I want to be proud of Pizza Pilgrims forever. Success for me is not connected to the scale of the business. It is about providing quality and being sustainable. We have just applied for B-Corp status [showing commitment to environmental and governance principles]. It takes about a year to gain acceptance. We would like to open more pizzerias slowly, across the country. Unless you grow you cannot make opportunities for people to advance.

In June this year we went on a fun tour of Naples to celebrate our tenth birthday, meeting local suppliers and pizza chefs. We designed a Vespa with a pizza oven backbox and a sidecar. It must be the world’s smallest pizzeria. 

Have you made any pension provision?
I contributed a small amount at the two advertising firms I worked for. But I did not earn much and at 25 I wanted to spend my pay packet on beer not a pension. I was 32 when I started my pension with Pizza Pilgrims, in 2015, paying in £50 a month.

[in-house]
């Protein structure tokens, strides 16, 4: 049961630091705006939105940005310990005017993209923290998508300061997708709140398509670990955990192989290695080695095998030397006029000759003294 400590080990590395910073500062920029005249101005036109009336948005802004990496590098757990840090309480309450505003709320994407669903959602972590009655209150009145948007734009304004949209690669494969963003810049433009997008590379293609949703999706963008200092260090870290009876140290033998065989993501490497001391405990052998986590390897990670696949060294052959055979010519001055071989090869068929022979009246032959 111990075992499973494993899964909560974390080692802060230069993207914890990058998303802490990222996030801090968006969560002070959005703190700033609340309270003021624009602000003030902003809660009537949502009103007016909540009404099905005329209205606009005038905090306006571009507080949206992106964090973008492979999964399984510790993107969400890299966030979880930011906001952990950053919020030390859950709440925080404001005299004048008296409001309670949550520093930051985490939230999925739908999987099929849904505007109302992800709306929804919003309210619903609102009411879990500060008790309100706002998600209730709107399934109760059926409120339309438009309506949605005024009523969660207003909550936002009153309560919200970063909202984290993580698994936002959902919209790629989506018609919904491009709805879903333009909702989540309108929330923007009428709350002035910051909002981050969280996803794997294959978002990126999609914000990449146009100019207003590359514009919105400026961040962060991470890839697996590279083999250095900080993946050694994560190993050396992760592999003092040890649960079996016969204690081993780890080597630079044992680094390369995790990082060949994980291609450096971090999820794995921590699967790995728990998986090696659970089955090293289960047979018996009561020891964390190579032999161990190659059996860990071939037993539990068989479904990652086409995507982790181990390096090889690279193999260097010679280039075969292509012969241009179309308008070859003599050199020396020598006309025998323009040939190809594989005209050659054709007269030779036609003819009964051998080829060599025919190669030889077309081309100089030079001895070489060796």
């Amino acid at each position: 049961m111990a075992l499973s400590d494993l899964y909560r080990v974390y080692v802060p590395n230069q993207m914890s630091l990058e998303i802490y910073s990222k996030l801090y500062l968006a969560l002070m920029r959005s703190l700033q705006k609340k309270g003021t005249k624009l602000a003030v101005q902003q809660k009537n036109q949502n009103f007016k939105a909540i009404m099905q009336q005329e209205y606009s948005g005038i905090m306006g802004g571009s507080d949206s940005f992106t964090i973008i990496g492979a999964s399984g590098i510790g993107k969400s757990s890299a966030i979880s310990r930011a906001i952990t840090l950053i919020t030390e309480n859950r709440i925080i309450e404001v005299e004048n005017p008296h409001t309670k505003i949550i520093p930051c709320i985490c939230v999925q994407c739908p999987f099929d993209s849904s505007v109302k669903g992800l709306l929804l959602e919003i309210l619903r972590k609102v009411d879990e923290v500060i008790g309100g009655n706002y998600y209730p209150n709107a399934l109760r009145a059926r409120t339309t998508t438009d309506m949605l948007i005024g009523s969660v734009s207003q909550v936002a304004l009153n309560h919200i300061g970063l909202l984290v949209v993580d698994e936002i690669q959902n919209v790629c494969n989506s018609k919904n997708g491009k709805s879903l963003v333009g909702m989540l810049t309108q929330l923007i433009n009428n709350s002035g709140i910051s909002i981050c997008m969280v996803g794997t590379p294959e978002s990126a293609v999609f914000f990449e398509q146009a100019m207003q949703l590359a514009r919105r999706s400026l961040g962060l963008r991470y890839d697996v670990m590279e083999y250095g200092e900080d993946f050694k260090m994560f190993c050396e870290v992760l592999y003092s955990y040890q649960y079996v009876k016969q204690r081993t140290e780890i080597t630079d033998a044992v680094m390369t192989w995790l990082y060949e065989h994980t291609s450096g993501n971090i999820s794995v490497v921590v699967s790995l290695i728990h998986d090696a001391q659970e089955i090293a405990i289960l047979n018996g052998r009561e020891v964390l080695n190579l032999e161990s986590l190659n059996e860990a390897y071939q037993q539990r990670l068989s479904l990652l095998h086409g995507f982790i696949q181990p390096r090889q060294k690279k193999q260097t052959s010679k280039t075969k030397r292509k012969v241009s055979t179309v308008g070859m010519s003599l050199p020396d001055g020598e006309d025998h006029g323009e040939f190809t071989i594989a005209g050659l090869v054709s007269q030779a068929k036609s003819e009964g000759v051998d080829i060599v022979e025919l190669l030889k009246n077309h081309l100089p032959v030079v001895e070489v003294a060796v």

Do you believe in giving something back to the community?
We have done a lot of projects with local schools and colleges, teaching young people the “business of running a restaurant”. Within the pizzerias, our regional sites donate 50p for each of our monthly special pizza sold to a local charity. We have supported the Samaritans Central London in various ways, from free pizzas for their team, to charity bikes rides and financial help. 

Do you believe in leaving everything to your family?
I made my first will in July. I am a bit controversial. I’m of the opinion that when you die any money you have not spent should go to the state. The next generation should not rely on inheritance.

I will help my kids with their education and housing if I can. When I am not here, I don’t think they should enjoy wealth they have not had to work for. 

What do you consider as an indulgence?
Bruce Springsteen. I’ve been to many of his gigs, as he is an incredible performer. I have already seen him live three times this summer. In Hyde Park this July I paid £400 for the top ticket.

Source link

Comments are closed, but trackbacks and pingbacks are open.